The Crimson Petal and The White (2011)

 

Romola Garai The Crimson Petal and The White @ BBC

Romola Garai The Crimson Petal and The White @ BBC

 

A four-part adaptation of Michel Faber’s international best-selling novel about Victorian Life.

Starring: Romola Garai, Chris O’Dowd, Gillian Anderson, Richard E Grant, Shirley Henderson, Amanda Hale and Mark Gatiss.

Production Company: Origin Pictures, Cité-Amérique

Kent Filming Locations: Eastgate HouseThe Historic Dockyard Chatham

In this four-part tale of love, lust, desire and rage, Victorian life is revealed in a way never seen before on screen.

The tale takes viewers into a hidden world in which a young prostitute and a prominent businessman embark on a dangerous relationship with epic consequences.

This version of Michel Faber’s novel, The Crimson Petal and The White, has been adapted by acclaimed playwright and screenwriter Lucinda Coxon (Wild Target, The Danish Girl) and directed by Marc Munden (Touching Evil, Utopia).

The four part series stars; Romola Garai (Atonement, Suffragette), Chris O’Dowd (Bridesmaids, This Is 40), Gillian Anderson (The X-Files, The Fall), Richard E Grant (Withnail & I Downton Abbey), Shirley Henderson (Trainspotting, Bridget Jones’s Diary), Amanda Hale (Bright Star, Persuasion) and Mark Gatiss (Match Point, Sherlock).

The production visited Kent where they filmed on location at The Historic Dockyard Chatham and Eastgate House in Rochester.

The Historic Dockyard Chatham is a popular filming location in Kent due to its authentic period backdrops, including cobbled streets and Georgian as well as Victorian architecture. Victor Frankenstein (2015)Grantchester (2014), and The Golden Compass (2007) have previously filmed at The Historic Dockyard Chatham.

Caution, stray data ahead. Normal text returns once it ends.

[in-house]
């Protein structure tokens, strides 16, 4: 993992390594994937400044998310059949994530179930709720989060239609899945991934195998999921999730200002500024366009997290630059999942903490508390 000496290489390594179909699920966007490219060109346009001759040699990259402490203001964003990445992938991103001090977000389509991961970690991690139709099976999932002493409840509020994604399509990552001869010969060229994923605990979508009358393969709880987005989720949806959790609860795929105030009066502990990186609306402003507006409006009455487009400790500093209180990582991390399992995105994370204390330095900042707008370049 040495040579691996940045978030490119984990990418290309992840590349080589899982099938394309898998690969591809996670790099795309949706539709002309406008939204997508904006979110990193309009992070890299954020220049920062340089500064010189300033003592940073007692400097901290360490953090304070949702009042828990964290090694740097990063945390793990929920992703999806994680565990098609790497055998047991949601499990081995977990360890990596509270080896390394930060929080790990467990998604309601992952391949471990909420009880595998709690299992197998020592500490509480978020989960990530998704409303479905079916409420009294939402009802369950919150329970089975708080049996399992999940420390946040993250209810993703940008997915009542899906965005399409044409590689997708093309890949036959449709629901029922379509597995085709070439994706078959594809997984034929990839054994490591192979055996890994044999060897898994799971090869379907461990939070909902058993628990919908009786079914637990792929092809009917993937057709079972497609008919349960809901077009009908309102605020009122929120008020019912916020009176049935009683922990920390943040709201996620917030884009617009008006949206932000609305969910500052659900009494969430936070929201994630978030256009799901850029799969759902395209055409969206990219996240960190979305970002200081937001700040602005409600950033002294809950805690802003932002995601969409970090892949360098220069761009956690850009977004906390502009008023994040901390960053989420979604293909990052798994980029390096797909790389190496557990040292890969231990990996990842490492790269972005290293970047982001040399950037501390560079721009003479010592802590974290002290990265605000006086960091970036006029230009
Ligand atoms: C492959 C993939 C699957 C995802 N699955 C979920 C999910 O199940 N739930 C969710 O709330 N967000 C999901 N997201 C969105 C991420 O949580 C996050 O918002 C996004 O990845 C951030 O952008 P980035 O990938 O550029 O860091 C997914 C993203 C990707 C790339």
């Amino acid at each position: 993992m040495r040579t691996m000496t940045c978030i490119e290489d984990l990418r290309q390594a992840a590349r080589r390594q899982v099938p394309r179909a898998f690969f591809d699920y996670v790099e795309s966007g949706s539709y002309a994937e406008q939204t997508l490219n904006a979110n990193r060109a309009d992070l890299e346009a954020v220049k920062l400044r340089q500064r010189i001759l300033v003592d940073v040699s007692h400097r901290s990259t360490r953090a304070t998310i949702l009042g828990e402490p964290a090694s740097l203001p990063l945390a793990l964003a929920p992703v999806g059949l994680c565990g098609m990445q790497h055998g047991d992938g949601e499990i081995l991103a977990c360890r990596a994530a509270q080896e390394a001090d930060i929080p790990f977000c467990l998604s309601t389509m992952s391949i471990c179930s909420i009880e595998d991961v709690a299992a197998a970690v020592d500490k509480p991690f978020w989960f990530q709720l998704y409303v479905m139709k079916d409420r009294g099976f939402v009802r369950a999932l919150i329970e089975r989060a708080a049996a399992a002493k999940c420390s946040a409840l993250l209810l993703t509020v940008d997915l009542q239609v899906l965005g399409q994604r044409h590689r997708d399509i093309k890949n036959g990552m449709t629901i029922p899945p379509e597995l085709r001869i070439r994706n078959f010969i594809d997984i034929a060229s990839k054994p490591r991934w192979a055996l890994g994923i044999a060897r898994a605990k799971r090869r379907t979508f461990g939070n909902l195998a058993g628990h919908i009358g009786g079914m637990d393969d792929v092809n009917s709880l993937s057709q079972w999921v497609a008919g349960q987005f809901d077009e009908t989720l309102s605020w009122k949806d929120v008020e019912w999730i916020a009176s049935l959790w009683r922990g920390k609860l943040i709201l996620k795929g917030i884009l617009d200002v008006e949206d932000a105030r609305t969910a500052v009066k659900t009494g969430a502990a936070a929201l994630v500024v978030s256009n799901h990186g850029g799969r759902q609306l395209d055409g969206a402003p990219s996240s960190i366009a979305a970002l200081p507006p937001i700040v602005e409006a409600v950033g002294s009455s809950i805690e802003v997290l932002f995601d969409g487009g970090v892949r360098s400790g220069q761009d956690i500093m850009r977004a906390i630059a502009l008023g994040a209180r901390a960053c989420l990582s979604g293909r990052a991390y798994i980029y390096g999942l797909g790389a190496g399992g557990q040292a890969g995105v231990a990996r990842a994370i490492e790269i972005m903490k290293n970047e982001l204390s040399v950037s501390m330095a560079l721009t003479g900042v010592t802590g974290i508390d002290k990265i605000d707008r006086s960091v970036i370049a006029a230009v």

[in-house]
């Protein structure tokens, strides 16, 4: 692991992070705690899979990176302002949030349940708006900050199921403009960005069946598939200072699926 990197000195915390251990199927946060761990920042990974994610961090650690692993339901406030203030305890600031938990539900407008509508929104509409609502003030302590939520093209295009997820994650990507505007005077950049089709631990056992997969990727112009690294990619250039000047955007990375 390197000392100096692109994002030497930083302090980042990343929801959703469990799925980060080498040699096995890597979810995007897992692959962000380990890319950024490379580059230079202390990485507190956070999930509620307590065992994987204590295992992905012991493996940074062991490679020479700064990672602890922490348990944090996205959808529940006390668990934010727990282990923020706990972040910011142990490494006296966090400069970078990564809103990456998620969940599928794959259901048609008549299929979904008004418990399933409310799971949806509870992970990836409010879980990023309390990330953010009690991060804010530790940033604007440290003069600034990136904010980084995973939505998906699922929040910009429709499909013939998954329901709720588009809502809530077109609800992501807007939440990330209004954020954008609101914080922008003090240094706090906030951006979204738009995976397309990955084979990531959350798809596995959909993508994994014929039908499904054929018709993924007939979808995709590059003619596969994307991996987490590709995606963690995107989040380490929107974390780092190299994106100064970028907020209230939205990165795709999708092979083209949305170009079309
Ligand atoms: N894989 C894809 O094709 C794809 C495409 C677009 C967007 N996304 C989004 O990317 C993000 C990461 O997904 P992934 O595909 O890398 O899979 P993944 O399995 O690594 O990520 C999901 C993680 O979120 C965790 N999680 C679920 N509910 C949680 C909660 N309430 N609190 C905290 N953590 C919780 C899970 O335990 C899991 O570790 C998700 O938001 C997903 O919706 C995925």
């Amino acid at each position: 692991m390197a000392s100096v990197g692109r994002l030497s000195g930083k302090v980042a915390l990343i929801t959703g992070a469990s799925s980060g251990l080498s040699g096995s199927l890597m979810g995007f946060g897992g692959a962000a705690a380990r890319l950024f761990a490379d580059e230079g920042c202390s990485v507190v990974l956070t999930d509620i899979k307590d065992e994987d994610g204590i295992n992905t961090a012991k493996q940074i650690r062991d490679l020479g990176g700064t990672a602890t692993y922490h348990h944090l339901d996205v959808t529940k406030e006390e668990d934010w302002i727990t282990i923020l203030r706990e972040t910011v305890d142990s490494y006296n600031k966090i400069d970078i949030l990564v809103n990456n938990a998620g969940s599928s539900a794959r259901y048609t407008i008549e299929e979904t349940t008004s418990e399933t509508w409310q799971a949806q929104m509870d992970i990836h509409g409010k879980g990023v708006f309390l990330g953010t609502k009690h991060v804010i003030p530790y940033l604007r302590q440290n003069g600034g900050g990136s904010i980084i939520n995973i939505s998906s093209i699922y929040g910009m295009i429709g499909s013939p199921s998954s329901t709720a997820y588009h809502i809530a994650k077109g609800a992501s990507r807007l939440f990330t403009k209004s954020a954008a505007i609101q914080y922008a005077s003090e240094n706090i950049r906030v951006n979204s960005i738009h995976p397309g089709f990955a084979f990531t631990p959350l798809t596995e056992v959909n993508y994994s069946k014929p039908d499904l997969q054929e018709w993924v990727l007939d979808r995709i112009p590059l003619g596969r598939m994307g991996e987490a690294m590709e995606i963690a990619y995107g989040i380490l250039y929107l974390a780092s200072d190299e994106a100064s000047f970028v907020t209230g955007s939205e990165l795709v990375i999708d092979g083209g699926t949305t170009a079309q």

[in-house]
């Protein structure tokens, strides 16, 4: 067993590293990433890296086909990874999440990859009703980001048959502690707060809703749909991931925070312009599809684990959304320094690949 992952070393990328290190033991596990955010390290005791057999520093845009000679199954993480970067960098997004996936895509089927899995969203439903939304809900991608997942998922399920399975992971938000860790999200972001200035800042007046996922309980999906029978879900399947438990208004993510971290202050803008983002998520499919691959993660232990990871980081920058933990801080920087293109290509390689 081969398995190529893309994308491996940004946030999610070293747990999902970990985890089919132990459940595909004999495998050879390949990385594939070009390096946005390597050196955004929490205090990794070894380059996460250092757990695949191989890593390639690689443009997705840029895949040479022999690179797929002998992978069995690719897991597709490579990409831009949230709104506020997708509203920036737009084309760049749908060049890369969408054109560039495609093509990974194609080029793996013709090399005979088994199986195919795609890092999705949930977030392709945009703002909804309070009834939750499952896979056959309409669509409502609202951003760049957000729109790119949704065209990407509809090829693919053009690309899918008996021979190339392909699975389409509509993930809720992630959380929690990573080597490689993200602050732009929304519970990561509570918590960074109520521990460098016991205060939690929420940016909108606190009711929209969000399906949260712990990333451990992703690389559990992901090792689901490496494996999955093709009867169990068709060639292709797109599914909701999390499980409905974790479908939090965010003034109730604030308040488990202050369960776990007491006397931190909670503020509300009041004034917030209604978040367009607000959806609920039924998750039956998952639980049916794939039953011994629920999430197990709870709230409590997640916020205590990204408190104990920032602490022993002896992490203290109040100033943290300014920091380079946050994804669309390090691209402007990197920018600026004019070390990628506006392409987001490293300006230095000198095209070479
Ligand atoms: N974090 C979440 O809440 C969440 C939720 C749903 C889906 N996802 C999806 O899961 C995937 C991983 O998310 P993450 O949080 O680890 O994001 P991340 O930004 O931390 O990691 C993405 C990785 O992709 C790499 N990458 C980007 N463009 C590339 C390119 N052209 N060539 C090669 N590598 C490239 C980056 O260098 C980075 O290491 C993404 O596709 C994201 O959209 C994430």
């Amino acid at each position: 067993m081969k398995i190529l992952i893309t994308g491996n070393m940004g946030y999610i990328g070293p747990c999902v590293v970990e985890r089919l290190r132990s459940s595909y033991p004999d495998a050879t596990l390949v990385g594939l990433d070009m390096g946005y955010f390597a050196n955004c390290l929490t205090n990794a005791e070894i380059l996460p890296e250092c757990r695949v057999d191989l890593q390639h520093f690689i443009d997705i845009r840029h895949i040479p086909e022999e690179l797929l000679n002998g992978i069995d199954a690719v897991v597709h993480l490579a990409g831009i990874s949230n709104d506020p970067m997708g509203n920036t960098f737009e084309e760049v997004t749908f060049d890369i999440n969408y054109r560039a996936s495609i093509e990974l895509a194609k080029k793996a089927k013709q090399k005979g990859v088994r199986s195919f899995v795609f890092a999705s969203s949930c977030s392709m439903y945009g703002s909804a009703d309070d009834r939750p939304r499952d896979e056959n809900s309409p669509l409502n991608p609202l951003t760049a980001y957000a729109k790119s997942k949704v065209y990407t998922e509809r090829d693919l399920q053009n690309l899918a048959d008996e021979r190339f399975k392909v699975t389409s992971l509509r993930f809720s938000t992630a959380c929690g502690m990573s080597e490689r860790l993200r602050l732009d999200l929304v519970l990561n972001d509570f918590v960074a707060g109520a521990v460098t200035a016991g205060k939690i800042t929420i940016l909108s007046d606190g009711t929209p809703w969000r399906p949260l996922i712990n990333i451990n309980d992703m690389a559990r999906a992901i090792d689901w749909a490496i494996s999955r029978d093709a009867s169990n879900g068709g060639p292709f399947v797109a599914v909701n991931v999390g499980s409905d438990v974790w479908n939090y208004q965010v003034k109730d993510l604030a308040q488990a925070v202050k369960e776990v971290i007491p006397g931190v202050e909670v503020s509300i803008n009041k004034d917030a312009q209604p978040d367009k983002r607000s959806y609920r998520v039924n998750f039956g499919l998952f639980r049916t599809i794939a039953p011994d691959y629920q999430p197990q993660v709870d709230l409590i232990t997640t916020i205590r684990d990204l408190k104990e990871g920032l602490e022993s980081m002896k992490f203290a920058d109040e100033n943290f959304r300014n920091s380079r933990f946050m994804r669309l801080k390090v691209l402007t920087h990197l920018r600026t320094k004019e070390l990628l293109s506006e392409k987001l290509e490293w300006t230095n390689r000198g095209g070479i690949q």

Eastgate House, situated on Rochester High Street, was formerly a large private town house. Built by Sir Peter Buck; it has now been restored and is owned by Medway Council. Productions such as Jekyll and Hyde (2015),  BBC’s The Mystery of Edwin Drood (2012) and Great Expectations (1989) have previously filmed in Rochester.

The Crimson Petal and The White will be shown on BBC Two on Wednesday 6th April at 21.00 

Links

For more information about the programme visit: http://www.bbc.co.uk/programmes/b00zxc4d

For more information about The Historic Dockyard Chatham visit: http://www.thedockyard.co.uk/

For more information about Eastgate House visit: http://www.medway.gov.uk/leisurecultureandsport/localhistoryandarchives/museums/eastgatehouse.aspx

MMFor more information about Kent’s Filming History please visit our Movie Map: http://kentfilmoffice.co.uk/kent-movie-map/moviemap-live-2/


Jack The Ripper – The Definitive Story (2011)

 
Film street scene at Chatham Historic Dockyard © Jeff Leary

Street scene at Chatham Historic Dockyard © Jeff Leary

In this two-part docudrama, the famous investigations into the Jack The Ripper crimes are examined in a new way using re-enactments and computer technology.
Production Company: Bulls Eye Lantern
Kent Filming Locations: The Historic Dockyard Chatham and Courtyard Studios
Jack The Ripper: The Definitive Story takes viewers on a journey to recreate the famous police investigations and examine the notorious killings for themselves.
The two-part docudrama uses witness statements, coroner reports, actor re-enactments and CGI technology to reconstruct 3D virtual environments.  It delves into history and reconstructs what actually happened on the night of each murder, taking viewers back in time to Victorian Whitechapel and dispelling the myths that still surround the case to this day.